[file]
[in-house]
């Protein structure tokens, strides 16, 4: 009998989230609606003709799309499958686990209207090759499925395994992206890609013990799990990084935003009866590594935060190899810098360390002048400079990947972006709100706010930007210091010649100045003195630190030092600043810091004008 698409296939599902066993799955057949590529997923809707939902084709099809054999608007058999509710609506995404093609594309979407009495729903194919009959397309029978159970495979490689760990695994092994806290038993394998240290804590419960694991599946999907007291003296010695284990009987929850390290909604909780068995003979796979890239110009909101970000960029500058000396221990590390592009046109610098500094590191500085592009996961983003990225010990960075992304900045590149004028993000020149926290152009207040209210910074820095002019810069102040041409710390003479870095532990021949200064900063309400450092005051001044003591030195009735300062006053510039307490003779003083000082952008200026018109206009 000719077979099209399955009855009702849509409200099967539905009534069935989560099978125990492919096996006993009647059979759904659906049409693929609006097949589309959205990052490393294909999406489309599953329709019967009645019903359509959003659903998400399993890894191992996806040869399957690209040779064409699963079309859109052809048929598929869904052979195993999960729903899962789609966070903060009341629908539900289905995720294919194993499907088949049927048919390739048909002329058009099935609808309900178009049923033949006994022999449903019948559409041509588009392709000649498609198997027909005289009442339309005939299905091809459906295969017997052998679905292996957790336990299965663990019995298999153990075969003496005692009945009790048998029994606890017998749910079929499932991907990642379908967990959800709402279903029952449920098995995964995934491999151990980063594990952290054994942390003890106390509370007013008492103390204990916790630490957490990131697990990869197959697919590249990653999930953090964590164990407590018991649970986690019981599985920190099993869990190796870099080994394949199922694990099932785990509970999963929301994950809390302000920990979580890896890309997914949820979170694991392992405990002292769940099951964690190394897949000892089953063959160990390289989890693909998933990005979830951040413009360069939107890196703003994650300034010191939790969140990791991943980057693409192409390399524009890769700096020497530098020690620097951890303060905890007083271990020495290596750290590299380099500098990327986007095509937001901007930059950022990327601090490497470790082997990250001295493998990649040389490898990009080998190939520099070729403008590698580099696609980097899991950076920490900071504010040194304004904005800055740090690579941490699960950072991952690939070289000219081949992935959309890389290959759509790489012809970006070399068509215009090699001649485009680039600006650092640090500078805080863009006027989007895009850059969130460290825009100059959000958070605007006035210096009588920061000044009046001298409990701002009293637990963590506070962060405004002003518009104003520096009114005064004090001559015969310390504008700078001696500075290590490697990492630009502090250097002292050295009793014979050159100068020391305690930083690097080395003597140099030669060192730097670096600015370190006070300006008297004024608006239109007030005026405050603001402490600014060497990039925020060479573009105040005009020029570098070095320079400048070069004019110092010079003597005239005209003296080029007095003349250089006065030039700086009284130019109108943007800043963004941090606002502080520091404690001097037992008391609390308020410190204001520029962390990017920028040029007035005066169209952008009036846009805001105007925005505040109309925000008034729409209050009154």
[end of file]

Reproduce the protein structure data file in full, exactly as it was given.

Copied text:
[in-house]
């Protein structure tokens, strides 16, 4: 009998989230609606003709799309499958686990209207090759499925395994992206890609013990799990990084935003009866590594935060190899810098360390002048400079990947972006709100706010930007210091010649100045003195630190030092600043810091004008 698409296939599902066993799955057949590529997923809707939902084709099809054999608007058999509710609506995404093609594309979407009495729903194919009959397309029978159970495979490689760990695994092994806290038993394998240290804590419960694991599946999907007291003296010695284990009987929850390290909604909780068995003979796979890239110009909101970000960029500058000396221990590390592009046109610098500094590191500085592009996961983003990225010990960075992304900045590149004028993000020149926290152009207040209210910074820095002019810069102040041409710390003479870095532990021949200064900063309400450092005051001044003591030195009735300062006053510039307490003779003083000082952008200026018109206009 000719077979099209399955009855009702849509409200099967539905009534069935989560099978125990492919096996006993009647059979759904659906049409693929609006097949589309959205990052490393294909999406489309599953329709019967009645019903359509959003659903998400399993890894191992996806040869399957690209040779064409699963079309859109052809048929598929869904052979195993999960729903899962789609966070903060009341629908539900289905995720294919194993499907088949049927048919390739048909002329058009099935609808309900178009049923033949006994022999449903019948559409041509588009392709000649498609198997027909005289009442339309005939299905091809459906295969017997052998679905292996957790336990299965663990019995298999153990075969003496005692009945009790048998029994606890017998749910079929499932991907990642379908967990959800709402279903029952449920098995995964995934491999151990980063594990952290054994942390003890106390509370007013008492103390204990916790630490957490990131697990990869197959697919590249990653999930953090964590164990407590018991649970986690019981599985920190099993869990190796870099080994394949199922694990099932785990509970999963929301994950809390302000920990979580890896890309997914949820979170694991392992405990002292769940099951964690190394897949000892089953063959160990390289989890693909998933990005979830951040413009360069939107890196703003994650300034010191939790969140990791991943980057693409192409390399524009890769700096020497530098020690620097951890303060905890007083271990020495290596750290590299380099500098990327986007095509937001901007930059950022990327601090490497470790082997990250001295493998990649040389490898990009080998190939520099070729403008590698580099696609980097899991950076920490900071504010040194304004904005800055740090690579941490699960950072991952690939070289000219081949992935959309890389290959759509790489012809970006070399068509215009090699001649485009680039600006650092640090500078805080863009006027989007895009850059969130460290825009100059959000958070605007006035210096009588920061000044009046001298409990701002009293637990963590506070962060405004002003518009104003520096009114005064004090001559015969310390504008700078001696500075290590490697990492630009502090250097002292050295009793014979050159100068020391305690930083690097080395003597140099030669060192730097670096600015370190006070300006008297004024608006239109007030005026405050603001402490600014060497990039925020060479573009105040005009020029570098070095320079400048070069004019110092010079003597005239005209003296080029007095003349250089006065030039700086009284130019109108943007800043963004941090606002502080520091404690001097037992008391609390308020410190204001520029962390990017920028040029007035005066169209952008009036846009805001105007925005505040109309925000008034729409209050009154």